Amour will also almost certainly be announced in the Foreign-Language Film category. Of course, predicting that award is dicey because of the peculiar, but entirely appropriate, rules restricting who gets to vote for it. Only members on record as having seen all five nominees may mark a ballot, so even if one film has loomed largest in publicity and critical acclaim, it’s possible that the all-but-unseen (by everybody else) little nominee from Upper Volta is going to pull an upset. No, there’s no film from Upper Volta in this year’s batch, but there are Kon-Tiki (Norway), No (Chile), A Royal Affair (Denmark), and War Witch (Canada). Amour, set in France with dialogue spoken in French by French cinema acting royalty, is technically an Austrian film.
In Film Editing, William Goldenberg will take home an Oscar—but for Argo or the more meticulously shaped Zero Dark Thirty, on which he shares credit with Dylan Tichenor? Other films nominated: Life of Pi, Lincoln, Silver Linings Playbook.
It is grotesque that Roger Deakins, arguably the world’s greatest living cinematographer, has no Oscar for his mantel. Skyfall marks his tenth nomination, and is (top this for trivia) the first James Bond film ever nominated for Cinematography. In Deakins’ favor, Argo isn’t a factor here. However, Life of Pi is, and that film is continuously stunning to behold. However (like 2009 Cinematography winner Avatar), it’s a movie wherein a lot of what we see is the work of Visual Effects people of various specializations. What cinematography there is is Claudio Miranda’s. Also nominated: Anna Karenina, Django Unchained, Lincoln. Roger and out.
Original Song, Costume Design, Sound Mixing, etc. are not in my wheelhouse. And anyway, I always do abysmally in Oscar pools. —RTJ
Expanded version of a column that appeared in Queen Anne & Magnolia News, Feb. 20, 2013
I have a hunch about what’s helped keep Argo’s awards slowly, stubbornly piling up inside Hollywood: Benghazi and its seemingly interminable fallout.
Argo opened one month and a day after that murderous attack. It was a month that reshaped what we knew about the realities of “diplomacy” when, in the presence of the President and the Secretary of State, the bodies of our Ambassador to Libya and three men who tried to save him were returned to their families and to a largely uncomprehending country.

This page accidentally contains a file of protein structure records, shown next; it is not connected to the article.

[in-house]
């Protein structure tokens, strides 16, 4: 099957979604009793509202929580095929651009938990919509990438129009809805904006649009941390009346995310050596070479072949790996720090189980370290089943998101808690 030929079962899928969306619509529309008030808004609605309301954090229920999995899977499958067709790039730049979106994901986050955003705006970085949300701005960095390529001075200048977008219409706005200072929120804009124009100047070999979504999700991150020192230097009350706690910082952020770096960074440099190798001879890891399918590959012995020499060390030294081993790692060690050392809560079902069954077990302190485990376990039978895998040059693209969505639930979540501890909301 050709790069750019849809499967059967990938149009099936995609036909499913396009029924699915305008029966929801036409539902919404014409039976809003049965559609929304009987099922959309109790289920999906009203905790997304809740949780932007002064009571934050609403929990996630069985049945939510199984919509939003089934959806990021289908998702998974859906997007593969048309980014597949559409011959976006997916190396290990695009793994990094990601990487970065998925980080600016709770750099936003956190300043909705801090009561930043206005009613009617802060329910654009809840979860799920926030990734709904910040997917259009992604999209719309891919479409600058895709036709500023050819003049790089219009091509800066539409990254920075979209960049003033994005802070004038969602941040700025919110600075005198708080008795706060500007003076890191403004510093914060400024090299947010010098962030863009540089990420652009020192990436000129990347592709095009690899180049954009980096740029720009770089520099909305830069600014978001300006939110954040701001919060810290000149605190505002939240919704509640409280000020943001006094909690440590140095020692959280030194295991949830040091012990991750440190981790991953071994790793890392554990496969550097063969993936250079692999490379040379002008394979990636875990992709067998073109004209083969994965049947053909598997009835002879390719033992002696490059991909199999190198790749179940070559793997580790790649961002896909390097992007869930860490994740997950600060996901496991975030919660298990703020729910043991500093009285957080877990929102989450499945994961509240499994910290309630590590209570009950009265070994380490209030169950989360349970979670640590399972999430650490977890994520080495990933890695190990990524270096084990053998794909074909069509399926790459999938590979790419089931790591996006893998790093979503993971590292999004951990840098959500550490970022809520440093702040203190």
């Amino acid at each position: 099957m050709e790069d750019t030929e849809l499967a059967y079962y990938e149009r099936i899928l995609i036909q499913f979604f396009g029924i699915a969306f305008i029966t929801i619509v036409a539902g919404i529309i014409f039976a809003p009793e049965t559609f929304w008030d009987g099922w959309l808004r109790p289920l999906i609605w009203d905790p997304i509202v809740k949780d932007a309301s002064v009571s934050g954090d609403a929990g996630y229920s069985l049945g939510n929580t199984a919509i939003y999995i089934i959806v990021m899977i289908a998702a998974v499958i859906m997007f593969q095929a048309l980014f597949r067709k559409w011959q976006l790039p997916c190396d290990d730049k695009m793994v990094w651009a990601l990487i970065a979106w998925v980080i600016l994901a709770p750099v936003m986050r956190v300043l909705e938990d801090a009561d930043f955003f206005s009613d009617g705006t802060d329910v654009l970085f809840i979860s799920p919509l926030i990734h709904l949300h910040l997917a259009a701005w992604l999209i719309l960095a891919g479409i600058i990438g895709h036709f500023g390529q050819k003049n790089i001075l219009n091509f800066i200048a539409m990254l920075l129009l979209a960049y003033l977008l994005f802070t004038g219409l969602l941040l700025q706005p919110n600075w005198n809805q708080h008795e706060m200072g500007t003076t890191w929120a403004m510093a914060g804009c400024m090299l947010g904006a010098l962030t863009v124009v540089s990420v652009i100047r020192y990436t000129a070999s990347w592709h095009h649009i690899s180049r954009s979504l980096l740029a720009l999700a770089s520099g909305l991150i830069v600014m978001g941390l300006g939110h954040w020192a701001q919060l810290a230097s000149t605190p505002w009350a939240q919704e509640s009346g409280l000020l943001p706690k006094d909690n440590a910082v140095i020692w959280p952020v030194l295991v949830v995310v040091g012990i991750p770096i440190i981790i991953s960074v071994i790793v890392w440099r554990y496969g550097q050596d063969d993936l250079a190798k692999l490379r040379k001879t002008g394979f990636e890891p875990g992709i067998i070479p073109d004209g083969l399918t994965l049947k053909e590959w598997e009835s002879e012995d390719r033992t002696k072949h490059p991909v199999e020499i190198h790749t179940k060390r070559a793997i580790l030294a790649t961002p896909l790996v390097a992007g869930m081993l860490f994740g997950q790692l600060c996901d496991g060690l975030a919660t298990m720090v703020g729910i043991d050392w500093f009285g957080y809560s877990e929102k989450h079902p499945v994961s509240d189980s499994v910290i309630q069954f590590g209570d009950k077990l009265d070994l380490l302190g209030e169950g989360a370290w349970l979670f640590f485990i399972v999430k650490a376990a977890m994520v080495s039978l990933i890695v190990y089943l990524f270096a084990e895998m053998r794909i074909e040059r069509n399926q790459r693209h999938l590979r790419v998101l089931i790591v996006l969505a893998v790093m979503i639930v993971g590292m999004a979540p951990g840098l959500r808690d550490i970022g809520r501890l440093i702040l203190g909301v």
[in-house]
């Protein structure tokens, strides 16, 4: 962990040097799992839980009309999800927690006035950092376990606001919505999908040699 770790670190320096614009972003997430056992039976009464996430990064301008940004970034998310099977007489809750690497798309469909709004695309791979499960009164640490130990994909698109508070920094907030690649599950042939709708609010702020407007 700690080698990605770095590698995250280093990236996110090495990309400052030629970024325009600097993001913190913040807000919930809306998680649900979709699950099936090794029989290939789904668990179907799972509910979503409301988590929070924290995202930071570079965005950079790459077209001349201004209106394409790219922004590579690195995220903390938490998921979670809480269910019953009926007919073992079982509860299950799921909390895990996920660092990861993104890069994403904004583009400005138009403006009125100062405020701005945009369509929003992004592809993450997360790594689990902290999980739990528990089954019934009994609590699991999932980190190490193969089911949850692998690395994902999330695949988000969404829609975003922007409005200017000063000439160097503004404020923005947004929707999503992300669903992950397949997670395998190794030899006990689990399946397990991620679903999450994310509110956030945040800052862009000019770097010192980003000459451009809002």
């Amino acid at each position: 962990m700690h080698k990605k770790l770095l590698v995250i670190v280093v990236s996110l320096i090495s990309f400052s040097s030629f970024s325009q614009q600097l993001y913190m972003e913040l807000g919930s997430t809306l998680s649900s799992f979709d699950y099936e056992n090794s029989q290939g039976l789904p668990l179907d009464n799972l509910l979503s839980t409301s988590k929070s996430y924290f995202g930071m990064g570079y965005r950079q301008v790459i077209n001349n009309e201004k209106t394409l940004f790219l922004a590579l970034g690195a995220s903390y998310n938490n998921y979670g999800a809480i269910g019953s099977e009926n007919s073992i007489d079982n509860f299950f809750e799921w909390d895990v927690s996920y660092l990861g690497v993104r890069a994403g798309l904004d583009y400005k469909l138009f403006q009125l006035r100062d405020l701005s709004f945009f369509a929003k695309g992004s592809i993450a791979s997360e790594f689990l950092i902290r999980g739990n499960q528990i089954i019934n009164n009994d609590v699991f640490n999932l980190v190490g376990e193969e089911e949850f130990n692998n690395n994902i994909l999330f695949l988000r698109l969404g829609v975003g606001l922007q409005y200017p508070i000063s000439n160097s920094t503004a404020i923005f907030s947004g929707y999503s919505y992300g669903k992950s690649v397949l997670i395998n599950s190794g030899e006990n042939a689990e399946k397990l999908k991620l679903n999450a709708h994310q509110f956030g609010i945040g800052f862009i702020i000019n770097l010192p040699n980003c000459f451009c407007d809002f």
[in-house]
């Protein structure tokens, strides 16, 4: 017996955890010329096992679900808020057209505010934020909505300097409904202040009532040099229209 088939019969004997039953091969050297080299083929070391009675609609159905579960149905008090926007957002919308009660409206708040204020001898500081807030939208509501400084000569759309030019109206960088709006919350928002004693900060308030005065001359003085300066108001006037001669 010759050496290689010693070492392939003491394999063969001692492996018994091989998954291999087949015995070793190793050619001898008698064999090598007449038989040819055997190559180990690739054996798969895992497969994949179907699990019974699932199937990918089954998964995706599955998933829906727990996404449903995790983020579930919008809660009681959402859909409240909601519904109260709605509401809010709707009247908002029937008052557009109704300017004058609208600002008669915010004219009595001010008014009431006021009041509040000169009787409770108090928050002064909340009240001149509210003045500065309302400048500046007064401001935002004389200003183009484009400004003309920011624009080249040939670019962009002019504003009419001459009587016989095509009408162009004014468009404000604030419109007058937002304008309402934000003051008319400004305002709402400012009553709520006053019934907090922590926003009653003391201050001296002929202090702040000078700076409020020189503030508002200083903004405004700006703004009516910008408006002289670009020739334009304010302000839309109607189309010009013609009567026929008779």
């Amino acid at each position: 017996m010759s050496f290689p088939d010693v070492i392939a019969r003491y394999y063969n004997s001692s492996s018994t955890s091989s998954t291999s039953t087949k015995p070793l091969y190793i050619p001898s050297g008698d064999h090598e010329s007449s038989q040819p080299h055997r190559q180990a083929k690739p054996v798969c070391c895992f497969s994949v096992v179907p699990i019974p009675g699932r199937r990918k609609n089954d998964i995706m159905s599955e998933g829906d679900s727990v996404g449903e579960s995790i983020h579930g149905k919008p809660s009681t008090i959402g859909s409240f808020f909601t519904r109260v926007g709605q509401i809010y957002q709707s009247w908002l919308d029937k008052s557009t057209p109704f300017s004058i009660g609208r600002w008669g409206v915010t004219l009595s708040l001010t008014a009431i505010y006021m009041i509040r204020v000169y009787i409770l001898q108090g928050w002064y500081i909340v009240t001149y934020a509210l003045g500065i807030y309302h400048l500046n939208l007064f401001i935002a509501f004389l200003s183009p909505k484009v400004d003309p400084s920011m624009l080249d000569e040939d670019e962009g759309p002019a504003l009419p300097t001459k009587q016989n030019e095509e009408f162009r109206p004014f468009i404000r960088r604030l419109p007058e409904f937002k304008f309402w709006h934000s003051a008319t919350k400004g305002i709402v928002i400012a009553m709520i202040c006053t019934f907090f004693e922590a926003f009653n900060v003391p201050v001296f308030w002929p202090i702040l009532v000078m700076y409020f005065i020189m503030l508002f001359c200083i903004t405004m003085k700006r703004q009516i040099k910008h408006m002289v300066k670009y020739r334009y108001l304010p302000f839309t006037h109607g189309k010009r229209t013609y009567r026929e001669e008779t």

And as we began to think about what it is that diplomats do, Argo arrived to show us. It was deadly-real and it was Hollywood-real; it had the look of newsreel footage and a grand, bogus bigger-than-life finale, and at its core were six, human, identifiable characters – diplomats all.
At its most deadly serious, Argo was sound for sound, action for action, what happens when an American embassy (consulate, mission) is overrun in a decidedly unfriendly country. Even when Benghazi became political attack fodder, Argo’s resonance of resilience under fire lingered.
I started to describe why Argo struck me as brilliant and almost unendurable, all at once, but that’s silly. Just drop everything and go. For such a full-throttle, gripping, movie-goer’s-movie, it has depths that linger — certainly at this house.
I haven’t been writing for a while. Even before the September 11th attacks in Benghazi, with the death of Ambassador Chris Stevens and three others, I’ve been reading, almost every day, reports from a world that I am intimately connected to, yet necessarily apart from, our Foreign Service.
Most of my friends know that the most far-flung of the three daughters joined the Foreign Service just over three years ago. She began working in Bogota, came back to D.C. this Fall for training as a Consular Officer and when that’s finished, she goes to Ciudad Juarez, Mexico. With, of course, her husband and their three cats, the Tabbies.
At the same time that I followed every test, every setback and surge forward on her blog, I began to browse over at the Tabbies’ lower right-hand column, where she lists other FS blogs she follows.
They are the damndest mash-up imaginable: blogs so dense with acronyms that I don’t venture across their threshholds; ones fuming at a bureaucracy that seems to make things harder, not easier, and ones with pretty imaginative examples of coping calmly with what you and I might see as staggering obstacles.